“Where are you going?” the wolf asked with a charming smile.
“I’m taking this basket of goodies to Grandma’s house,” Little Red said, carefully tucking the cloth back in place over the treats.
“What a nice thing to do,” the wolf said. “I’m sure she’ll be grateful. Well, I’ll probably see you later.”
Little Red nodded. “Bye.” She waved as the wolf loped away down the path.
Several minutes later, Little Red felt a drop of rain hit her cheek. She looked up and held out a hand. The clouds were dark gray. She felt another drop hit her palm, and then another hit her chin. It was raining.
She paused and looked down the path. She still had a long way to go to get to Grandma’s house. The rain was starting to come a little faster, making little dark spots on the dusty path. She turned and started to hurry home.
Meanwhile, at Grandma’s house, Grandma heard the rain tapping at the window. “Oh dear. I have all of the laundry still out on the clothesline.” She pulled on a coat, picked up the basket by the door, and hurried outside.
The rain was starting to come down a little harder and she unpinned the clothes as fast as she could and dropped them into the basket. Suddenly, something dark and furry crashed through the underbrush and ran straight through her front door. Was that a wolf?
It was a wolf. He’d taken a few shortcuts once it started raining, so even if Little Red had been running, he knew he’d arrive at Grandma’s house first. All that running made him hungry. Luckily, Grandma was somewhere around here. He’d eat her as soon as he could find her. Where could she be hiding?
Just as the wolf looked under the bed, Grandma peeked in through the window. She decided that maybe it was a good time to go visit her granddaughter. She left the basket of laundry on the porch and hurried down the path to Little Red’s house through the pouring rain.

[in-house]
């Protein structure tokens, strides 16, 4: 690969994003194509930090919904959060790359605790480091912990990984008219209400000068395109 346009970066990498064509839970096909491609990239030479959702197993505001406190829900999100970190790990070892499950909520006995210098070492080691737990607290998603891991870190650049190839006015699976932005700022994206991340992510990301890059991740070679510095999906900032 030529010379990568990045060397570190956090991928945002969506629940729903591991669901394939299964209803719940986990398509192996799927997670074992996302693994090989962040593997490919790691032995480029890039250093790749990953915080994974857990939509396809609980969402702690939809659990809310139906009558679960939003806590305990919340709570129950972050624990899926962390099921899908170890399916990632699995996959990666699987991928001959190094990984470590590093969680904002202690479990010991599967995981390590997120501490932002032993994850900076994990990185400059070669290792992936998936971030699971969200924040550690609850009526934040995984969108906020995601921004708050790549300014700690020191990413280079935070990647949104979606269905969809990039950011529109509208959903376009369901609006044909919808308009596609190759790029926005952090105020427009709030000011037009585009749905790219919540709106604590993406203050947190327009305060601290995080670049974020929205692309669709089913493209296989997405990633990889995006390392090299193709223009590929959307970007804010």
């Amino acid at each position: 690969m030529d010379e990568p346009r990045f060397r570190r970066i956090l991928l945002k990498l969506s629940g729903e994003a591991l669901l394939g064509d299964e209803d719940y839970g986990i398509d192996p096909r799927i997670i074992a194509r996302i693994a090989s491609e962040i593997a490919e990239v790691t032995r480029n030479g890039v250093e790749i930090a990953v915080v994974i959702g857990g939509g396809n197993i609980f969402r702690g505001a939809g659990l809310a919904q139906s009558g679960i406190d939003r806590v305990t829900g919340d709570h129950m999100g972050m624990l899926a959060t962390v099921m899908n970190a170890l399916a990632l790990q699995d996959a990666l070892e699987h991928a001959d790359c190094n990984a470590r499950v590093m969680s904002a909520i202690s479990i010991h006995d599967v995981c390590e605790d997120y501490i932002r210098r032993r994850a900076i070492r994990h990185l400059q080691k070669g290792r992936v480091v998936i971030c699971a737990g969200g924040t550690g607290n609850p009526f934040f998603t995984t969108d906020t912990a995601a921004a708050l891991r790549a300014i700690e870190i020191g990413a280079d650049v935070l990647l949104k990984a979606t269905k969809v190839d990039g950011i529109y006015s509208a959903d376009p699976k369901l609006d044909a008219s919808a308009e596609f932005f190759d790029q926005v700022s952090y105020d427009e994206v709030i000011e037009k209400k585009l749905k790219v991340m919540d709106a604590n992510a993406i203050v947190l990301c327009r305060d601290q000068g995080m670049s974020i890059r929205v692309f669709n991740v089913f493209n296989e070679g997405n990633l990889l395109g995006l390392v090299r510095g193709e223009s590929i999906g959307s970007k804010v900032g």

When she arrived, sopping wet, they rushed to run a warm bath for her. Then, she was given warm, dry clothes to wear and blankets to wrap up in and goodies to eat. They all decided to play charades. They had a pleasant evening. They decided to ask the local woodcutter to check Grandma’s house for wolves in the morning.
The wolf, tired of running and hunting for Grandma, decided to dress as Grandma and wait for Little Red in Grandma’s bed. The pattering of raindrops on the window lulled him to sleep. He slept through the afternoon and the night. He woke up hungry.
“She said she would be here,” he muttered to himself. “She had a giant basket of goodies, and she said she was bringing it here. It’s the right house, but she didn’t come. Grandma wasn’t even here. She lied to me.”
The more the wolf thought about it, the angrier he got. How could she lie so convincingly? She was obviously very practiced at it. Was it now acceptable behavior for children to lie to random passersby? What was the world coming to?
The wolf resolved to eat all the children he met right away without asking any questions first. And any goodies they were carrying, of course. And their grandmas too, if he could manage it. That would show them.
He grumbled to himself as he slunk back into the underbrush. His tummy grumbled an angry duet. He needed to go find something to eat for breakfast.
The woodcutter didn’t find a wolf at Grandma’s house. But, concerned for her safety, Little Red’s family convinced her to move in with them. Her stories about scary wolves convinced Little Red to stay far away from wolves, no matter how friendly they seemed. Little Red and her grandma never saw the wolf again.
This was because he tried to eat a leprechaun that he thought was a child. The leprechaun did not appreciate this. The leprechauns ate the wolf for dinner instead.